|US5486686||May 18, 1992||Jan 23, 1996||Xerox Corporation||Hardcopy lossless data storage and communications for electronic document processing systems|
|US5523552||Oct 19, 1994||Jun 4, 1996||Symbol Technologies, Inc.||Method and apparatus to scan randomly oriented two-dimensional bar code symbols|
|US5525798||Dec 1, 1994||Jun 11, 1996||Pitney Bowes Inc.||Bar code scanner for reading a lower layer luminescent invisible ink that is printed below a upper layer luminescent invisible ink|
|US5537336||Mar 30, 1994||Jul 16, 1996||On-Site Analysis, Inc.||On-site oil analyzer|
|US5545883||Jul 12, 1994||Aug 13, 1996||Tamura Electric Works, Ltd.||Magnetic card and card reader apparatus utilizing a pseudo bar code and an address information code|
|US5569549||Mar 17, 1995||Oct 29, 1996||Tv Interactive Data Corporation||Method and structure for attaching a battery to an electrical device|
|US5572643||Oct 19, 1995||Nov 5, 1996||Judson; David H.||Web browser with dynamic display of information objects during linking|
|US5586216||Sep 25, 1992||Dec 17, 1996||Apple Computer, Inc.||Recording method and apparatus and audio data user interface|
|US5587784||Jun 16, 1995||Dec 24, 1996||Hughes Electronics||Multispectral-staring sensor|
|US5592561||Apr 11, 1995||Jan 7, 1997||Moore; Lewis J.||Anti-counterfeiting system|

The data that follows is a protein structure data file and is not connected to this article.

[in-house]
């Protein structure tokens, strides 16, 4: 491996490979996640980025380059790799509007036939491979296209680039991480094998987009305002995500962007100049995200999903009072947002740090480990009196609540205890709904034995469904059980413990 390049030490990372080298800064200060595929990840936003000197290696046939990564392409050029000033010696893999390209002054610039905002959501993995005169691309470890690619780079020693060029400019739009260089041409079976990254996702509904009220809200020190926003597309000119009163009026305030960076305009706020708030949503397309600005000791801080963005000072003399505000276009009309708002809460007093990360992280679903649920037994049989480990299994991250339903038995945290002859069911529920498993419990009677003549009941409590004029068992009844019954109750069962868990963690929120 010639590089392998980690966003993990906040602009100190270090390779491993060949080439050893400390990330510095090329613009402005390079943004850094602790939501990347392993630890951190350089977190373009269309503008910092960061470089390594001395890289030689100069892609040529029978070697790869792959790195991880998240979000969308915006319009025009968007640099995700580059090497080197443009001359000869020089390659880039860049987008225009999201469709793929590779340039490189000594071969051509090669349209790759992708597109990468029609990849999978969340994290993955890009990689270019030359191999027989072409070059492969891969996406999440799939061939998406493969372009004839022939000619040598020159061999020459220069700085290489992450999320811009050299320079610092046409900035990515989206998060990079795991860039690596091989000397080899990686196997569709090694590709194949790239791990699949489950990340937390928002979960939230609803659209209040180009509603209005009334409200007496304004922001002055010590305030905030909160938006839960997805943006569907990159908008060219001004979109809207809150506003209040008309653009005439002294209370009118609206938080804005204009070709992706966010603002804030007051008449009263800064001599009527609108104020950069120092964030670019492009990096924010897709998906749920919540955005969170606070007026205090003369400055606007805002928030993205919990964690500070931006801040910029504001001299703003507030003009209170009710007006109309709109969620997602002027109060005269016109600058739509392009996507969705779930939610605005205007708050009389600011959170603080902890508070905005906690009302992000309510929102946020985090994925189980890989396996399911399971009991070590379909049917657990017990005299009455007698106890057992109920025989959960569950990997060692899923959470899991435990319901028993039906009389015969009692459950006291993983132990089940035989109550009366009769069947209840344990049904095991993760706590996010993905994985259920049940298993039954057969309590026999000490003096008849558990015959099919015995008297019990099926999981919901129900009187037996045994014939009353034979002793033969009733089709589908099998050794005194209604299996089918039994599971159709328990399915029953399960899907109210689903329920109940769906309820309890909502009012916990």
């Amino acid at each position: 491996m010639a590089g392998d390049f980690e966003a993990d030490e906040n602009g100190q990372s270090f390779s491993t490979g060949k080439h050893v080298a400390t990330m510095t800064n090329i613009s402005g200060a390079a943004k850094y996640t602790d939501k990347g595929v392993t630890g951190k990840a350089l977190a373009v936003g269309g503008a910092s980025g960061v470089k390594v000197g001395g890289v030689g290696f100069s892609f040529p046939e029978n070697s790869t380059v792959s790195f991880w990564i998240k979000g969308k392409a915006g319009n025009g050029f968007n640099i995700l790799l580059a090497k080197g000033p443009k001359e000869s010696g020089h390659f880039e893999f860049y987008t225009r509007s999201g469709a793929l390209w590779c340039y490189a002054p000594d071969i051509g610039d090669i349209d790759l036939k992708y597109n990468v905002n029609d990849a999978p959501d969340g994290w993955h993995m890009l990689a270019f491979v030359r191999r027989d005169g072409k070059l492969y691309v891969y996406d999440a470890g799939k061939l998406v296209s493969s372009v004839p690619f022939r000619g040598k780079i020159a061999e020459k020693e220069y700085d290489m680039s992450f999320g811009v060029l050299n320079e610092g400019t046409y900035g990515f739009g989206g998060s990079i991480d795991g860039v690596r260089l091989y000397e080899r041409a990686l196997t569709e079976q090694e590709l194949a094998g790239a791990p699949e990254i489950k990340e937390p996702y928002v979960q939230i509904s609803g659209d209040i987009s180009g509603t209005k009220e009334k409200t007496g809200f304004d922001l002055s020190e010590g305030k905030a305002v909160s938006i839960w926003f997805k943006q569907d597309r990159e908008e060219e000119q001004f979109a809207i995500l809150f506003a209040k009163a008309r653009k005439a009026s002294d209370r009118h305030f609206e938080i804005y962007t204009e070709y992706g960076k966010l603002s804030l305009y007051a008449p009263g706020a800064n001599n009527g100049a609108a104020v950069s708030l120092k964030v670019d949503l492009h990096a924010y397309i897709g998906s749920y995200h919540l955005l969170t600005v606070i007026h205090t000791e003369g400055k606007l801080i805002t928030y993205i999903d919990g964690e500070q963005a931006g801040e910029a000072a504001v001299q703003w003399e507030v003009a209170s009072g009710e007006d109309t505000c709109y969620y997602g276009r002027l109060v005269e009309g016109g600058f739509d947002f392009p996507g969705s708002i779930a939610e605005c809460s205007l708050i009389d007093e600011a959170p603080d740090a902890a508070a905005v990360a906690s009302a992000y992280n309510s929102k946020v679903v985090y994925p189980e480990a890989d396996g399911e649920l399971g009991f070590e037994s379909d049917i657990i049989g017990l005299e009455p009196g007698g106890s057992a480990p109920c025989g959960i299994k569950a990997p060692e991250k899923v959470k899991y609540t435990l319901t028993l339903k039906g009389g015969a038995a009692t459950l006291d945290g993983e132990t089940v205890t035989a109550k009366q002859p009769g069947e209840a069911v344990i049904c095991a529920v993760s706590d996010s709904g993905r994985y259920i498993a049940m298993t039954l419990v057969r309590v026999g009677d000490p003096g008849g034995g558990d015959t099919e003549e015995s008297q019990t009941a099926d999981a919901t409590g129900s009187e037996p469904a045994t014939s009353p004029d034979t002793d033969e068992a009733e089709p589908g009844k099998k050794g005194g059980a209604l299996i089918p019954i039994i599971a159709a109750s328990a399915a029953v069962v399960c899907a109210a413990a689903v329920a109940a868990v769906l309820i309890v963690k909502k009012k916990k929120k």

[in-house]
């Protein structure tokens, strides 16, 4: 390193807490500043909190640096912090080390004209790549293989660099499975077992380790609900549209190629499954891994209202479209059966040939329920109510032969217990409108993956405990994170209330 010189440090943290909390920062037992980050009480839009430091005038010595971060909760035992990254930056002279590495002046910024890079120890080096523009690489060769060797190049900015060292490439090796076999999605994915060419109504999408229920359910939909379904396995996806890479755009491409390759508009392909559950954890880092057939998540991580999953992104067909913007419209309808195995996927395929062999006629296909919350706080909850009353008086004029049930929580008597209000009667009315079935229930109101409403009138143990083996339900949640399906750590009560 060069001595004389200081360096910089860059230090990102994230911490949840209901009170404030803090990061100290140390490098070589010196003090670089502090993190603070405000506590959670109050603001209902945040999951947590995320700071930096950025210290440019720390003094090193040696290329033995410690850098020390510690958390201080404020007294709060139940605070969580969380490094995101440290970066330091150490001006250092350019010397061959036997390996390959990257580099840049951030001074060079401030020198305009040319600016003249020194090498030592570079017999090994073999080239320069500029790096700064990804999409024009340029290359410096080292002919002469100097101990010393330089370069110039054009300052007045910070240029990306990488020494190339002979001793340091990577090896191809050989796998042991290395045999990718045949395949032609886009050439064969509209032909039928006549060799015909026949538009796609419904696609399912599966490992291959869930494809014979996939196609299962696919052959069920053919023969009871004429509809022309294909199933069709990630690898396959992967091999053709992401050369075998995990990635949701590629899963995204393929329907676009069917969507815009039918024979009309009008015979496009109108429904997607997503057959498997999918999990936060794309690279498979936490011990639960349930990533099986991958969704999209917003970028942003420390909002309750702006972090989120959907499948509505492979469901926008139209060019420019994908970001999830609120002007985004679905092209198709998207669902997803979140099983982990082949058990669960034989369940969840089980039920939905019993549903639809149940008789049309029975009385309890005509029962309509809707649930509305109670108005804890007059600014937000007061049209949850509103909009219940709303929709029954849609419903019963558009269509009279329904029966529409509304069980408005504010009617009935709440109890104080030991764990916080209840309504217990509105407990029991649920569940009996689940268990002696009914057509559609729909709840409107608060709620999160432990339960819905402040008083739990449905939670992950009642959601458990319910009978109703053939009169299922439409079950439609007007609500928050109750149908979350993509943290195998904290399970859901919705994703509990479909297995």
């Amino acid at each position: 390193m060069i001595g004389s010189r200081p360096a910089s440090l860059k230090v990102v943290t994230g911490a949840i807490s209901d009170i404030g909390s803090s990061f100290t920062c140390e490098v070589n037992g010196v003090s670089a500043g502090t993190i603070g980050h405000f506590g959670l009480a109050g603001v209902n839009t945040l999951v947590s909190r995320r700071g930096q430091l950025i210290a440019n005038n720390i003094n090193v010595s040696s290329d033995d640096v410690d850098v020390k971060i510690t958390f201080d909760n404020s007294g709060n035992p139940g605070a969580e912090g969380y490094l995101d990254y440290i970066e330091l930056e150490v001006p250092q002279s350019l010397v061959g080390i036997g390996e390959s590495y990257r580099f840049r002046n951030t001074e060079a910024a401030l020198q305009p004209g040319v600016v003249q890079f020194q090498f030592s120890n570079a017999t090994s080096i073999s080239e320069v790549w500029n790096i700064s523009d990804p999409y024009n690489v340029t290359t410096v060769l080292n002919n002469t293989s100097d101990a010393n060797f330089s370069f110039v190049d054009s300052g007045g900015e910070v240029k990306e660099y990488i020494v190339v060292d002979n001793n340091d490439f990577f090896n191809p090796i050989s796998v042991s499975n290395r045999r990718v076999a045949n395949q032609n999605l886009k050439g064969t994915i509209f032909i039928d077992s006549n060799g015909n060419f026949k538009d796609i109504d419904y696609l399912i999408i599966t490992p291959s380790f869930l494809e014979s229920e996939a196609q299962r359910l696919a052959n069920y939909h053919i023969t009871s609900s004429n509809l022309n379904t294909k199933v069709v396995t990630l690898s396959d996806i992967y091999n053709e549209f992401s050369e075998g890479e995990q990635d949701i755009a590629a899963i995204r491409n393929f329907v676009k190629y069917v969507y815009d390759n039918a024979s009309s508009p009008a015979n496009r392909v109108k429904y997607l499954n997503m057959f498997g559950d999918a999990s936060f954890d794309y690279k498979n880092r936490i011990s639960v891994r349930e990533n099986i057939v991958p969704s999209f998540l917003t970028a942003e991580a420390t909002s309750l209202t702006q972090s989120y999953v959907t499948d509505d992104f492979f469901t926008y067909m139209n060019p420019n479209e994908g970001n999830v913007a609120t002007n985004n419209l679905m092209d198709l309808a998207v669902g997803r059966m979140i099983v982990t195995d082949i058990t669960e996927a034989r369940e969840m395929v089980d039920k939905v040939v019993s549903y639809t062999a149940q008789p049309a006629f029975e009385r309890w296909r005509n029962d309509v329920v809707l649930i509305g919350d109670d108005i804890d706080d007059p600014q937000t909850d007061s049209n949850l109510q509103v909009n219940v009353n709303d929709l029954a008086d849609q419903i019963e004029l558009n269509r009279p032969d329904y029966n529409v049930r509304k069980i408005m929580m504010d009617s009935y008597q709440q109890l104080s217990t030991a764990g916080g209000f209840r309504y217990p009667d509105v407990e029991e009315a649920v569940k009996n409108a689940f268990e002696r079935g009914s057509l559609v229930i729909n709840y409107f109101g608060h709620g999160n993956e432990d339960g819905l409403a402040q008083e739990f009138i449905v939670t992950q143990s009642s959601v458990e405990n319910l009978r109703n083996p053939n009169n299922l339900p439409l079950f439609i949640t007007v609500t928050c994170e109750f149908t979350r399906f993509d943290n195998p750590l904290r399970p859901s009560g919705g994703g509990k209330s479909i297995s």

|US5597307||May 11, 1995||Jan 28, 1997||Tv Interactive Data Corporation||Method for starting up a process automatically on insertion of a storage media into a host device|
|US5600115||Jan 16, 1996||Feb 4, 1997||Balzano; Alfiero||Flexible cable with security system for code markings|
|US5604516||Jun 30, 1994||Feb 18, 1997||Symbol Technologies, Inc.||Graphical user interface control for providing both automatic and manual data input|
|US5624265||Jul 1, 1994||Apr 29, 1997||Tv Interactive Data Corporation||Printed publication remote contol for accessing interactive media|
|US5631686||Dec 17, 1993||May 20, 1997||Xerox Corporation||Method to provide optimum optical contrast for registration mark detection|
|US5640193||Aug 15, 1994||Jun 17, 1997||Lucent Technologies Inc.||Multimedia service access by reading marks on an object|
|US5650608||Dec 19, 1994||Jul 22, 1997||Tv Interactive Data Corporation||Method and apparatus for generating ratiometric control signals|
|US5684885||Sep 27, 1995||Nov 4, 1997||Xerox Corporation||Binary glyph codes based on color relationships|
|US5691527||Dec 26, 1995||Nov 25, 1997||Nippondenso Co., Ltd.||Two dimensional code reading apparatus|